This is a writing piece done for @elektronx as part of an art trade-commission-thing.

She gave me an old comic of hers as the prompt, and I made a story from it. I decided to write from a human’s perspective, since the last piece I wrote for her was from Scope’s perspective.




“Sir, we have a small aircraft approaching at high velocity from a Westerly South West direction!”

I sighed and continued looking out the command tower window where I had been standing, but now turning my attention to the sky, rather than the light of the rising sun spreading across the city.

“What is its altitude and transponder code, lieutenant?” I demanded.

“It doesn’t have a transponder, sir, and it is too small to track accurately.”

I spun on my heel and marched to the speaker, looking at the radar display before him. I watched as the blip sometimes failed to show up, but every time it did – it was headed straight for us.

“It’s far too small to be a commercial airliner. There is a good probability that it isn’t an attack aircraft. Too small for that either.”

“It could be a small civilian aircraft, sir?”


“No, it would have a transponder which would respond to our secondary radar.” A sneaking suspicion, of what the bogey could be, crept at the back of my mind. For now, I could only hope that it was not that.

“Broadcast a warning to it.”

I turned and walked to another station and gave the man there an order, “Arm battery W3. Have the cannons prepared for line-of-sight firing, in case radar targeting does not work. Sound a general alert.”



“I repeat: you are entering restricted airspace,” I could hear the lieutenant speaking into his headset, “Change your bearing to 247 degrees or you will be fired upon. This is your final warning.”

I was about to issue more orders amongst the busy control room when a shout from the lieutenant interrupted me. “Our systems have been compromised, sir!”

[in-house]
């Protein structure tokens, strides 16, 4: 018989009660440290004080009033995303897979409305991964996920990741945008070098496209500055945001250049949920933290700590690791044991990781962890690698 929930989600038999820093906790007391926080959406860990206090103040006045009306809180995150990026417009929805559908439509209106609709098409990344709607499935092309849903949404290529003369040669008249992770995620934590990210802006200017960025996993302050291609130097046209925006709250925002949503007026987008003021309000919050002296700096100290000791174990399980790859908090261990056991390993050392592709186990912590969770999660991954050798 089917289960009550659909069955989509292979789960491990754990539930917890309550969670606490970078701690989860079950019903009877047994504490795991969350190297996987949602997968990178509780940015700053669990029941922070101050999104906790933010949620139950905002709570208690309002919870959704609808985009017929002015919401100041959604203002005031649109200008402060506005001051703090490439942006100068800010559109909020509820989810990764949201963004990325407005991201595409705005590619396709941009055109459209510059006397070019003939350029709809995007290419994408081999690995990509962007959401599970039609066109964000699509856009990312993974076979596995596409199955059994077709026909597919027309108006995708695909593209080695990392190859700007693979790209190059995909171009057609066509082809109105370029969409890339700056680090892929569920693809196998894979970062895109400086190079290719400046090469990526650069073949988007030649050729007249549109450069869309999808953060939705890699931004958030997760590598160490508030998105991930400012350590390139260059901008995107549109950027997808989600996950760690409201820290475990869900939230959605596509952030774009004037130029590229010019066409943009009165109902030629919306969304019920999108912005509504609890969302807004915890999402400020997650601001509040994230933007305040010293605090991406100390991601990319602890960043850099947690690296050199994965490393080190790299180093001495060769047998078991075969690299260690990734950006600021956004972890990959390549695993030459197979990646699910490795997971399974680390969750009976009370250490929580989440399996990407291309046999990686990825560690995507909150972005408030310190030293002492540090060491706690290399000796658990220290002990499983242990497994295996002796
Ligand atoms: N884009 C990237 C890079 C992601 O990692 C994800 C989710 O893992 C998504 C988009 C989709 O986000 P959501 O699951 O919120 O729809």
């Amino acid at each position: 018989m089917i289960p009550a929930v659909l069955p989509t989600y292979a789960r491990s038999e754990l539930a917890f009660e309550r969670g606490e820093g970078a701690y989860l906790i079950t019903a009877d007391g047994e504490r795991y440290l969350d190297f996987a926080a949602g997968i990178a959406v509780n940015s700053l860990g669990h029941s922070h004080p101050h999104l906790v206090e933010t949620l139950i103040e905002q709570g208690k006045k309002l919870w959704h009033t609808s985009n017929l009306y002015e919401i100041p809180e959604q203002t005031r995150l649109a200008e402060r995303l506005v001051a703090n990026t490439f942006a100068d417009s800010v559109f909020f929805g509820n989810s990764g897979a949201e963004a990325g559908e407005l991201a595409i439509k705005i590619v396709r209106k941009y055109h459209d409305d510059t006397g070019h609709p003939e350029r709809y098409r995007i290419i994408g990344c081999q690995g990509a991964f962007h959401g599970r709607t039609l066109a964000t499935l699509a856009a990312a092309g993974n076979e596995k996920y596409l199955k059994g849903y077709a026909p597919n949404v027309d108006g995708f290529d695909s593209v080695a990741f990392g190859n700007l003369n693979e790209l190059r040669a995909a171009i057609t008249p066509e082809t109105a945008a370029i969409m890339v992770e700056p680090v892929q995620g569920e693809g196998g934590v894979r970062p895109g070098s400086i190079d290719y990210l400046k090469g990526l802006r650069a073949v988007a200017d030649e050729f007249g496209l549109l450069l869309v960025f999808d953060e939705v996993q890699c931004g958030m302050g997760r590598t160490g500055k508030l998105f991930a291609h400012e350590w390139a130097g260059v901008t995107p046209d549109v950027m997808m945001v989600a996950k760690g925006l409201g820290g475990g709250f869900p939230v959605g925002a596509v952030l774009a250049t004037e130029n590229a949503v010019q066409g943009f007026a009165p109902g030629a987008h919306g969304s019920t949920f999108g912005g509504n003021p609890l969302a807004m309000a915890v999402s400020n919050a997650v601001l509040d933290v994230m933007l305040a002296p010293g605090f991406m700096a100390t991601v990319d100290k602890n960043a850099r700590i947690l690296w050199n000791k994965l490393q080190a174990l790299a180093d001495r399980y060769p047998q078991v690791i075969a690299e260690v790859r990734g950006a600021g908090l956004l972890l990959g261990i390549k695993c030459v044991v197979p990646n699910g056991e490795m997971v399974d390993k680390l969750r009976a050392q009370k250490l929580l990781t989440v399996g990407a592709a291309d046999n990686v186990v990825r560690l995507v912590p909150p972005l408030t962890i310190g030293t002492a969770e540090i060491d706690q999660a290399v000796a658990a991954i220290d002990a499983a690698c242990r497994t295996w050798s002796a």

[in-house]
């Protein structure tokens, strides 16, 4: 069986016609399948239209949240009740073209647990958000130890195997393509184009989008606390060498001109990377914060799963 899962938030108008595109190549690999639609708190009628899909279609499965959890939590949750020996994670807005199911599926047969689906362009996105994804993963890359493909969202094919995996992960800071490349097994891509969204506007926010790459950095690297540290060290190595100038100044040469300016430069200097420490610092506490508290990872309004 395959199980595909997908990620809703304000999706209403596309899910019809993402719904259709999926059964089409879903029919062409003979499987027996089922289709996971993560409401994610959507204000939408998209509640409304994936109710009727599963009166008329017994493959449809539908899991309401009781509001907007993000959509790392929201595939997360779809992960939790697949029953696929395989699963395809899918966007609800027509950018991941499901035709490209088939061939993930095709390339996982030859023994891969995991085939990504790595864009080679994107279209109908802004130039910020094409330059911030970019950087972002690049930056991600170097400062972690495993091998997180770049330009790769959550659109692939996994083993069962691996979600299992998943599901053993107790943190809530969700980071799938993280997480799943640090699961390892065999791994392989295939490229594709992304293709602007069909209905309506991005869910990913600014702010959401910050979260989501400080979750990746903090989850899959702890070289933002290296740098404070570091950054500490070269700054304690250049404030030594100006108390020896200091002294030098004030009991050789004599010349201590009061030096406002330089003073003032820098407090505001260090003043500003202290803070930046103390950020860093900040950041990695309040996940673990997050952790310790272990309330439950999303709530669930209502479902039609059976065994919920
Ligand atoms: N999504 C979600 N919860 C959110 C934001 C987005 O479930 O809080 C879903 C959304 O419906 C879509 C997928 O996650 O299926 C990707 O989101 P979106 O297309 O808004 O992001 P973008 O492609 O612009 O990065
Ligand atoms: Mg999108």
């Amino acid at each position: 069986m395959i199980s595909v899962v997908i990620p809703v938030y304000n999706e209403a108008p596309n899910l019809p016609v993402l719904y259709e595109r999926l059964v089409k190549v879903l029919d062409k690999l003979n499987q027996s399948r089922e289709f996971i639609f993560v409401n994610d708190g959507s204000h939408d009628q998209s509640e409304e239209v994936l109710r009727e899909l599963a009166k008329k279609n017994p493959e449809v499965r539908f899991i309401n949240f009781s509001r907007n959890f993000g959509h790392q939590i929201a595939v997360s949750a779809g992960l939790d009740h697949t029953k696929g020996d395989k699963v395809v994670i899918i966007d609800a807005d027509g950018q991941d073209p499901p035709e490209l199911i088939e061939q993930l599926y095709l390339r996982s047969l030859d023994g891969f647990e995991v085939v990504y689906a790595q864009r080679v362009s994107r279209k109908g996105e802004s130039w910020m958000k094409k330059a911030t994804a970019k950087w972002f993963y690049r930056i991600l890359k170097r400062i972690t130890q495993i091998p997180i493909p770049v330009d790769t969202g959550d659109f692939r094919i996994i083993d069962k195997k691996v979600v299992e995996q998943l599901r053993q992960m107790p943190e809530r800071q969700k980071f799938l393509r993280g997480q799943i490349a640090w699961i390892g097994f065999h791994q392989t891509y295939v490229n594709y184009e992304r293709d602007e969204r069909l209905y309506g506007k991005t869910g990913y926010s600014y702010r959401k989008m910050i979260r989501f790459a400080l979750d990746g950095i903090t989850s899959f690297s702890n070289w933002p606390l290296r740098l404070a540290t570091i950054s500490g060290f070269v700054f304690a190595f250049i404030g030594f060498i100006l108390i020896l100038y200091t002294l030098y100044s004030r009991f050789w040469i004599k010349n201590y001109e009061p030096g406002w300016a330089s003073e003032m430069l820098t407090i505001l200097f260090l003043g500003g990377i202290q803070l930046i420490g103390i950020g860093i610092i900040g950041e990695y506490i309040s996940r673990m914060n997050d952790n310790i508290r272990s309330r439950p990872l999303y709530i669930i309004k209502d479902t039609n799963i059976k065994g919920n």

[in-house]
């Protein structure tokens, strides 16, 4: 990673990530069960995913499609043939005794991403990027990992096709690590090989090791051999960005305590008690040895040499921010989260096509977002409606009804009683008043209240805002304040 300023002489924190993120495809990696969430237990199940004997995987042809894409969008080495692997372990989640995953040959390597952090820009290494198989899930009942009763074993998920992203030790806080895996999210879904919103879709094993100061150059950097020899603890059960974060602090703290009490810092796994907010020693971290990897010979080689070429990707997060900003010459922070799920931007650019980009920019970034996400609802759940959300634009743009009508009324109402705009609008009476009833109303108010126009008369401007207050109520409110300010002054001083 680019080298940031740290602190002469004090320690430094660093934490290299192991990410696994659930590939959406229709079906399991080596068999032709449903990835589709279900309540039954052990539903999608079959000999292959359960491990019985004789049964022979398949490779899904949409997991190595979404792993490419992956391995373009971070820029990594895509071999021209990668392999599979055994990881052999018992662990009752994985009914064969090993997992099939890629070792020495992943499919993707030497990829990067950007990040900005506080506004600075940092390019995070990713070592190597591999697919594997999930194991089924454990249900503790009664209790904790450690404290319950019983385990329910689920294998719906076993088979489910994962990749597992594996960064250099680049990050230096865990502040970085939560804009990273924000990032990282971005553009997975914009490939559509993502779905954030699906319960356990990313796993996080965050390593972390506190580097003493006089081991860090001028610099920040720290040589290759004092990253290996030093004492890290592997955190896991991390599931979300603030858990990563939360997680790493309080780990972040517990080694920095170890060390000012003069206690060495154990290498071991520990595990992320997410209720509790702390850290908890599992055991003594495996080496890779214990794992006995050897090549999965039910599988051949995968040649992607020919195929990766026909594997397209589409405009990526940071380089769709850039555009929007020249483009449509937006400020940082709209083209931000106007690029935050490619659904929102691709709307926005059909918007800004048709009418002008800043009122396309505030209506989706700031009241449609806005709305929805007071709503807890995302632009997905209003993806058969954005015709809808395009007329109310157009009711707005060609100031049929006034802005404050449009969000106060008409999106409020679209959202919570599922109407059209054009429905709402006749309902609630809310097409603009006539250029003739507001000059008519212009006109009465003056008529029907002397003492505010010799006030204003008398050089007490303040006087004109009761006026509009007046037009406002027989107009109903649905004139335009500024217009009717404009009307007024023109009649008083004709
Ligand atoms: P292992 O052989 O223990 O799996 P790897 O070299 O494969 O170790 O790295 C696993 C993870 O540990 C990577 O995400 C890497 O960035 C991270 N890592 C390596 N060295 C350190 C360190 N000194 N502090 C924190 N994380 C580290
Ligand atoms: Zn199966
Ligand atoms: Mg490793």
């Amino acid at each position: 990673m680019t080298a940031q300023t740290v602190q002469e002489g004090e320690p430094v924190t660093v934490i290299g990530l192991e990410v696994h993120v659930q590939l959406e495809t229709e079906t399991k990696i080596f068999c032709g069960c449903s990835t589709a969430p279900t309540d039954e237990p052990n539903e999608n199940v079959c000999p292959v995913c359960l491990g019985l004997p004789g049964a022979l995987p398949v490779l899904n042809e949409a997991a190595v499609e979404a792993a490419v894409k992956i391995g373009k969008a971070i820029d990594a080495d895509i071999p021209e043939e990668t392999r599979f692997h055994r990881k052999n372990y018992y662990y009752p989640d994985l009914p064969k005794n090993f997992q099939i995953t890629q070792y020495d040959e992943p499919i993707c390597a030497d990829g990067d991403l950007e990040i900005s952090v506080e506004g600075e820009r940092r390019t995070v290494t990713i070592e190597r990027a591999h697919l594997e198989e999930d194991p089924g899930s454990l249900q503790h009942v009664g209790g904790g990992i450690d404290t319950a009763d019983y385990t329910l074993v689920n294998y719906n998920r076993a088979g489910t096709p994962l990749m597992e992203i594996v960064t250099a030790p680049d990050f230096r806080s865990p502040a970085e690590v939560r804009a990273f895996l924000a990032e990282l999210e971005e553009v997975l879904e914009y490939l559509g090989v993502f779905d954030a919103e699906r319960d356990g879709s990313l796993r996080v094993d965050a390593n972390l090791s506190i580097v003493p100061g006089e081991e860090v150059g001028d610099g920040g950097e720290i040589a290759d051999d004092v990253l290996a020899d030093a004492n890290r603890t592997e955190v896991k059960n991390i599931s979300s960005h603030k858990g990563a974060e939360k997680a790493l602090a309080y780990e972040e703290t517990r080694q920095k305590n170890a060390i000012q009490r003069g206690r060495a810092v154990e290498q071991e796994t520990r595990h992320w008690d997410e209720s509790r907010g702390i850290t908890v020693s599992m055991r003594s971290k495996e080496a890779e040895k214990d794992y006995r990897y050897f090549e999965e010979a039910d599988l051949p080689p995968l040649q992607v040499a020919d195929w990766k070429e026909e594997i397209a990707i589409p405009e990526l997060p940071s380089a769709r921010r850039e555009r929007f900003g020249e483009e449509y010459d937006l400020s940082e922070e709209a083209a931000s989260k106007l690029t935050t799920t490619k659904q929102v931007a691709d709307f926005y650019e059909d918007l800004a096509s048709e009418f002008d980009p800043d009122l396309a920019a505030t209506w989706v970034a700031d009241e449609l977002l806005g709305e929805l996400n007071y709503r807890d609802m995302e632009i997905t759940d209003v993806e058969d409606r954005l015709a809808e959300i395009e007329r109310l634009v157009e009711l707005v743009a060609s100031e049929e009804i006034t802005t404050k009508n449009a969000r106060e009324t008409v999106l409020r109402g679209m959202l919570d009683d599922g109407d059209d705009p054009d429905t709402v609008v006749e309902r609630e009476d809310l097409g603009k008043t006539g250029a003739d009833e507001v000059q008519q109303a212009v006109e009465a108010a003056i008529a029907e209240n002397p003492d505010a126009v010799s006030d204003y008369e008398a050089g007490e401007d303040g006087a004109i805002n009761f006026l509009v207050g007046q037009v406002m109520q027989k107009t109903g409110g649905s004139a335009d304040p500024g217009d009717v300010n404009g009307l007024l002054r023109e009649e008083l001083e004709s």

Looking at the radar screen, I saw the green text saying “BACK OFF”.


“Fire battery W3 at the bogey.”

I walked to the western window, ignoring the question from behind me. “Do you think it’s him, Sir?” I watched. The cannons moved, tracking their targets – and charging up their high-energy rounds. I could also just make out their target, a long thin thing shooting through the sky. Suddenly, the bogey dived – releasing green blasts towards the cannons. The blasts hit home. I could tell that they were disabled without the shout of the soldier I had told to arm them.


The creature landed heavily next to the research compound. Behind it, the turrets of battery W3 exploded – their loss of power and subsequent loss of control over the direction of their high-energy shots caused the cannons to explode. Glancing over at the radar screen, I could see the text “I WARNED YOU” displayed. The screen then faded to green static.


“Sir, the men are at their stations,” called a voice, “Permission to engage the target?”

“Yes, fire at will but use protocol B-5483. Understood?”


I looked at the lieutenant, who was now standing. Not as if it made much difference, since his station was now rendered useless. Green light shone on his face, and he was staring at the overhead screen. I looked at it and saw the calling card that was becoming too familiar.

“It’s him,” I didn’t have to wait long for someone to state the obvious.

“Colonel, sir,” came the lieutenant’s voice, “Would this not be the perfect opportunity to tes-”